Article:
Spotted Lanternfly

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Spotted Lanternfly Treatments Only Available in Pennsylvania

Commercial Spotted Lanternfly Treatments Only Available At This Time. Residential Spotted Lanternfly Treatments Are Still In A Testing Phase

The Spotted Lanternfly was first discovered in Pennsylvania in 2014. They are believed to have been introduced from South East Asia around 2012. Since 2014, they have spread to more than seven states including parts of Pennsylvania, New Jersey and Delaware.

They are plant parasites and have been observed feeding on more than 70 species of plant. Among their favorites are tree-of-heaven, grapes, hops, hardwood trees and fruit trees. It is believed they can spread plant diseases. Due to the large numbers often feeding at once, they can greatly weaken a tree or plant. This may cause slowed growth and, in some circumstances, may even lead to the death of the plant. This can be catastrophic for many industries including forestry, viniculture, orchards and landscaping.

When feeding, they expel a sweet sticky substance called honeydew. This substance often attracts ants and stinging insects in large numbers. The honeydew expulsion can be so high that it covers all surfaces beneath. Not only can this be unsightly and difficult to clean, but it also may support sooty mold growth. In some severe infestations during periods of warm weather, so much honeydew may be excreted that it appears to be raining from the tree above.

Identification

There are four juvenile stages prior to adulthood. The juveniles look very different from the adults. Juvenile are black in color with white dots early in their development and are about 1/4” in length. As the juveniles grow they become red and black with white dots and are approximately ½” long. Adults are Mauve in color and rest with their wing held above their back. When the adults become excited, they open their wings and reveal a bright red coloration beneath their wings.

If you believe you have spotted lanternflies, we recommend obtaining one or more samples and place them in a vial with alcohol. This will allow us to properly identify the pest in question.

Biology and Behavior

Females lay eggs beginning in September. These egg masses are deposited in rows and then covered with an excretion to better protect the eggs. Each mass of eggs contain 30-50 young. Females can create 2-3 such egg masses in her lifetime. Sometimes eggs are not covered and left exposed. The covering will dry out and crack over time.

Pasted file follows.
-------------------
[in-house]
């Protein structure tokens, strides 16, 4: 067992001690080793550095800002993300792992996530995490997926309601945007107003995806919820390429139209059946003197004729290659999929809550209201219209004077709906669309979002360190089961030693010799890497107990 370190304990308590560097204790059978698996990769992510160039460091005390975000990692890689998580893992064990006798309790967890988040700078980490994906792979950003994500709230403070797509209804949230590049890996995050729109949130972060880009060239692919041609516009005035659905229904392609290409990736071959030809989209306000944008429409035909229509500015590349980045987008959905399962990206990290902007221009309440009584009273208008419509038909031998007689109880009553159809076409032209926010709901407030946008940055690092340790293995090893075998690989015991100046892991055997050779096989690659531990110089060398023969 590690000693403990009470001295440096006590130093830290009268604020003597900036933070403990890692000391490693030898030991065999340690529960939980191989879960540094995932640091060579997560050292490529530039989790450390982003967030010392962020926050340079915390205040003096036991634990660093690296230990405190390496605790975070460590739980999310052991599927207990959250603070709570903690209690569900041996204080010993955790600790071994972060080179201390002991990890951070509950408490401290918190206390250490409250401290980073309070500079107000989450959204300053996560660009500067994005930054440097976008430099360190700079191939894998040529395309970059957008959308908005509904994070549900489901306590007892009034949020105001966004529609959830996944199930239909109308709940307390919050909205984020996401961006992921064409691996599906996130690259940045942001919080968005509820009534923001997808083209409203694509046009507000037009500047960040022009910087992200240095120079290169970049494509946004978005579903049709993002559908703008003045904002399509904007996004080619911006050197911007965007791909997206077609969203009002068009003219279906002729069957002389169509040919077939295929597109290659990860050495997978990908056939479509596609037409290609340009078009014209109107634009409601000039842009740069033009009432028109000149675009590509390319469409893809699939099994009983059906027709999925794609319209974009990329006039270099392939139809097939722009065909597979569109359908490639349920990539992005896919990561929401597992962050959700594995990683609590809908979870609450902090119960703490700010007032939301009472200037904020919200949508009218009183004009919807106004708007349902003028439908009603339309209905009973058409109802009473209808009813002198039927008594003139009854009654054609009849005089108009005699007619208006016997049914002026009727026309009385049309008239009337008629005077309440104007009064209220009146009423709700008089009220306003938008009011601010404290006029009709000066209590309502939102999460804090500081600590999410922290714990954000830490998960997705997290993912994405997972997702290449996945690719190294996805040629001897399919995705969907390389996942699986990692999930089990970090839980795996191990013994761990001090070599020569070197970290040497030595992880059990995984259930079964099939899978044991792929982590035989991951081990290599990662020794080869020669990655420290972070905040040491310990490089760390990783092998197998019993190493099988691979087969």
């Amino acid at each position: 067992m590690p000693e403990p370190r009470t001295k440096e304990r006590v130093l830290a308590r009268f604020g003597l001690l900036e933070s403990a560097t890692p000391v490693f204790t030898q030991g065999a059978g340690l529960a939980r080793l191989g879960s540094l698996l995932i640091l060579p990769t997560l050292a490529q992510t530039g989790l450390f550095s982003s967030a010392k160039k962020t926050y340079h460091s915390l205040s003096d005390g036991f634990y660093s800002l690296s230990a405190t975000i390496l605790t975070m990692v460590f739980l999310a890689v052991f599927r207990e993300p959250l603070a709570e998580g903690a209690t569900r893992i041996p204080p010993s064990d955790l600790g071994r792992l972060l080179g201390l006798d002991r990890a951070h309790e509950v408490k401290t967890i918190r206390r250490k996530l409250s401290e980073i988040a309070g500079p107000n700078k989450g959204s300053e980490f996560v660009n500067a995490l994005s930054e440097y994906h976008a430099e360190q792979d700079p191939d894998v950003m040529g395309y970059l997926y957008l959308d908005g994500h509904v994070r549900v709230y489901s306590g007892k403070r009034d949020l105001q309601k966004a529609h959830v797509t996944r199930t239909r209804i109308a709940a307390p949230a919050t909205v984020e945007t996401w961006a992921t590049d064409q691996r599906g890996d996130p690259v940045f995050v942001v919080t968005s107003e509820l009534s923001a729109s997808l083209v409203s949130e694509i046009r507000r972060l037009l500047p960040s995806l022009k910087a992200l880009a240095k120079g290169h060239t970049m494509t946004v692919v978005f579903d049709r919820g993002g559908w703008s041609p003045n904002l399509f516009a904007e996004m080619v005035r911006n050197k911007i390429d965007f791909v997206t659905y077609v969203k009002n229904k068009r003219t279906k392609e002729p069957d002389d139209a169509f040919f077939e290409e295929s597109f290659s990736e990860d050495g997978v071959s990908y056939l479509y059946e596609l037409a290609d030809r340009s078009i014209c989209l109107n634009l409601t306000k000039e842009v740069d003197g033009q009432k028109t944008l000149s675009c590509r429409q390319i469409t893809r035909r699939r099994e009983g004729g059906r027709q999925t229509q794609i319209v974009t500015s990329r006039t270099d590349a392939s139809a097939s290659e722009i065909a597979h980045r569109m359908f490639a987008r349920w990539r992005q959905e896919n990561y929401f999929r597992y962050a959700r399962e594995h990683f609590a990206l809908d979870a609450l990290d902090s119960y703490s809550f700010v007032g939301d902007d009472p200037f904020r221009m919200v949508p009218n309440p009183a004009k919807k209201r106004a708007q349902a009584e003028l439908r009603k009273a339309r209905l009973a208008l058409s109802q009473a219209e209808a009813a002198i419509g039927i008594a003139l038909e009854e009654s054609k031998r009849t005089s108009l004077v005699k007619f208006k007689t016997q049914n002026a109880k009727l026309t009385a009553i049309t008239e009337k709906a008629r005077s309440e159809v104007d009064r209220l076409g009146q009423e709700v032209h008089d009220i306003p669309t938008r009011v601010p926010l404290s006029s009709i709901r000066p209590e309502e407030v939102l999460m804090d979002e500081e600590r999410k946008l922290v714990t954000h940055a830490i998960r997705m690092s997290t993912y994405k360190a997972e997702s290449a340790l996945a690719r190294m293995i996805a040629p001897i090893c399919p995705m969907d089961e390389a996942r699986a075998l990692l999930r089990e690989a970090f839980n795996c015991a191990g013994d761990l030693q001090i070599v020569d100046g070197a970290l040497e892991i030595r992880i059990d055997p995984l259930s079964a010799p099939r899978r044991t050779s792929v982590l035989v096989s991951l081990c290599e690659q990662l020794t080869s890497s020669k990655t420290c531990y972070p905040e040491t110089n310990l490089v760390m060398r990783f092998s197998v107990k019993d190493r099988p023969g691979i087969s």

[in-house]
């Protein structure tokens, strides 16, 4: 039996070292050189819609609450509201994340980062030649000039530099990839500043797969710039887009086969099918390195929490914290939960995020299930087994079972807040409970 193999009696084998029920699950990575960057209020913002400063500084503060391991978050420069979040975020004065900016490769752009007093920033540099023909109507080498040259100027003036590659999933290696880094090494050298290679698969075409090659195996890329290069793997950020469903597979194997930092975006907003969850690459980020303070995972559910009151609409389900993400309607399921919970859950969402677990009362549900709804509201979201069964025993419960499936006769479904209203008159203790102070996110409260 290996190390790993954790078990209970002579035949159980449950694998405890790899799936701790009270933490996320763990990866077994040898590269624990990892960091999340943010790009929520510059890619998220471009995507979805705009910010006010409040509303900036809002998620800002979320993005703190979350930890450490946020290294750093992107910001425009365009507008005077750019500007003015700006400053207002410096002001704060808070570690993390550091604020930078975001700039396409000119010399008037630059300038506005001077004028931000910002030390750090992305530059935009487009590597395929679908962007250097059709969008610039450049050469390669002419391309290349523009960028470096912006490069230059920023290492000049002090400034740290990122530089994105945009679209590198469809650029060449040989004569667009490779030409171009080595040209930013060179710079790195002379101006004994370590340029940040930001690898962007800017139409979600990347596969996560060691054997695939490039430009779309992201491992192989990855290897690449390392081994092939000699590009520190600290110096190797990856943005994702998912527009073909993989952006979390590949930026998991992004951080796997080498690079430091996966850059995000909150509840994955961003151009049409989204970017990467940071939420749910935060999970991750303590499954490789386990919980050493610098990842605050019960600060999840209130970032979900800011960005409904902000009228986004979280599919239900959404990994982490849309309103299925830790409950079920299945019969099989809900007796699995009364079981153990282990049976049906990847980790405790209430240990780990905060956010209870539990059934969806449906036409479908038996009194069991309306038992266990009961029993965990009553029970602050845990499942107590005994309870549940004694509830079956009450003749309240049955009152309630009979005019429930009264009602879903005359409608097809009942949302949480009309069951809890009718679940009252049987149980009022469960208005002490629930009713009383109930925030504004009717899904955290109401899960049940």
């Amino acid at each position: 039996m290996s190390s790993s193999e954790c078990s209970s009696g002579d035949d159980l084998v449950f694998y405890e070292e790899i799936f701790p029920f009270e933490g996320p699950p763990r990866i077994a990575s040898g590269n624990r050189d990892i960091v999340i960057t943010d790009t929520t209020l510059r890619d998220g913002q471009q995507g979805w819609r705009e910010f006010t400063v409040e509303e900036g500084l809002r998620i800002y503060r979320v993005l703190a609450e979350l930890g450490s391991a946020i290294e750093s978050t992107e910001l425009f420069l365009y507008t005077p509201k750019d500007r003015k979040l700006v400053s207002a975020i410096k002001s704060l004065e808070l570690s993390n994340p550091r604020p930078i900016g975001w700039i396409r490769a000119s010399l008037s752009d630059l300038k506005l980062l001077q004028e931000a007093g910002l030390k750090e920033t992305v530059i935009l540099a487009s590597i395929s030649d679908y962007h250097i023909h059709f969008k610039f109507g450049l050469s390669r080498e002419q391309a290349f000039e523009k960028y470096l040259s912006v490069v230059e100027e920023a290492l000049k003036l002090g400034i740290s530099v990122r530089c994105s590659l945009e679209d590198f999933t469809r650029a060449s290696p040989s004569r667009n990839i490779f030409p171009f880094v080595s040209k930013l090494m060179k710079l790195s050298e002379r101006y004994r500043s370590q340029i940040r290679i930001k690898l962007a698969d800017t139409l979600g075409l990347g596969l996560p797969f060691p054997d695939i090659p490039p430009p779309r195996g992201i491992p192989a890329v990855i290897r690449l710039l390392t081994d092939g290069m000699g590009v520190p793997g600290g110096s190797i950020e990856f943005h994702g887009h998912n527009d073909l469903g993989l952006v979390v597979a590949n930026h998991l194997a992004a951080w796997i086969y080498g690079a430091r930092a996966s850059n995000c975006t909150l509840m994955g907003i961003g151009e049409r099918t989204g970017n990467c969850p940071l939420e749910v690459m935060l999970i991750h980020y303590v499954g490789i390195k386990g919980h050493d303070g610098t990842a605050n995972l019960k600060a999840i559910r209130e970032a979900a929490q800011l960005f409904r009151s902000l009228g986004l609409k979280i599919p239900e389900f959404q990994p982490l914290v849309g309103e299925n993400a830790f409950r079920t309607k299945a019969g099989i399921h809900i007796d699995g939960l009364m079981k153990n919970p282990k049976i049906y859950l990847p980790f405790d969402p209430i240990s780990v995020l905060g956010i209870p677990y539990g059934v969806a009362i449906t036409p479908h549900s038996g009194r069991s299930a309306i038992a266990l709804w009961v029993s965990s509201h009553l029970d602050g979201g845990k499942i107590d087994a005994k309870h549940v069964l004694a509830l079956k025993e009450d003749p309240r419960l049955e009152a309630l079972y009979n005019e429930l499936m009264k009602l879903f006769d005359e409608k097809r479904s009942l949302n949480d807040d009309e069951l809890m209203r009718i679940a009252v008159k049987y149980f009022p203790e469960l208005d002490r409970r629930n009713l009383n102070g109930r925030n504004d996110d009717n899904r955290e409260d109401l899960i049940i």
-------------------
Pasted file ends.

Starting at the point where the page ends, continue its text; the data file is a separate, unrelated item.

Eggs will be laid on most surfaces. This is the only stage of a spotted lanternfly’s life cycle that survives the winter. Only one generation per year occurs in our region.
All life stages feed exclusively on plants. They are not capable of biting or stinging. They pose no risk to people and pets. Juvenile stages move quite quickly but cannot fly while adults fly readily. They are excellent hitchhikers. All life stages are easily transported to an un-infested area, but eggs pose the biggest risk for spreading this pest.

Control

While many insecticides will kill this pest on contact, residual control is difficult to achieve. Spotted Lanternflies can breed in such large numbers that they will repopulate in just a couple of days requiring reapplication. Therefore, it is not recommended to utilize most over-the-counter products to control this pest.

Viking Pest offers a specialized treatment specifically for Spotted Lanternflies. This treatment is currently only available for Pennsylvania residents. Viking’s Spotted Lanternfly treatment is specially formulated to prevent harming to non-target wildlife like squirrels and birds. Please contact Viking Pest for more information about our Spotted Lanternfly service plan and to see if it is available in your area.

Various home remedies can be found on the world wide web, but they are not recommended for controlling spotted lanternfly. Some seemingly harmless home remedies can be quite dangerous to you and the environment. The following link from Penn State explains in more detail why home remedies are best avoided.

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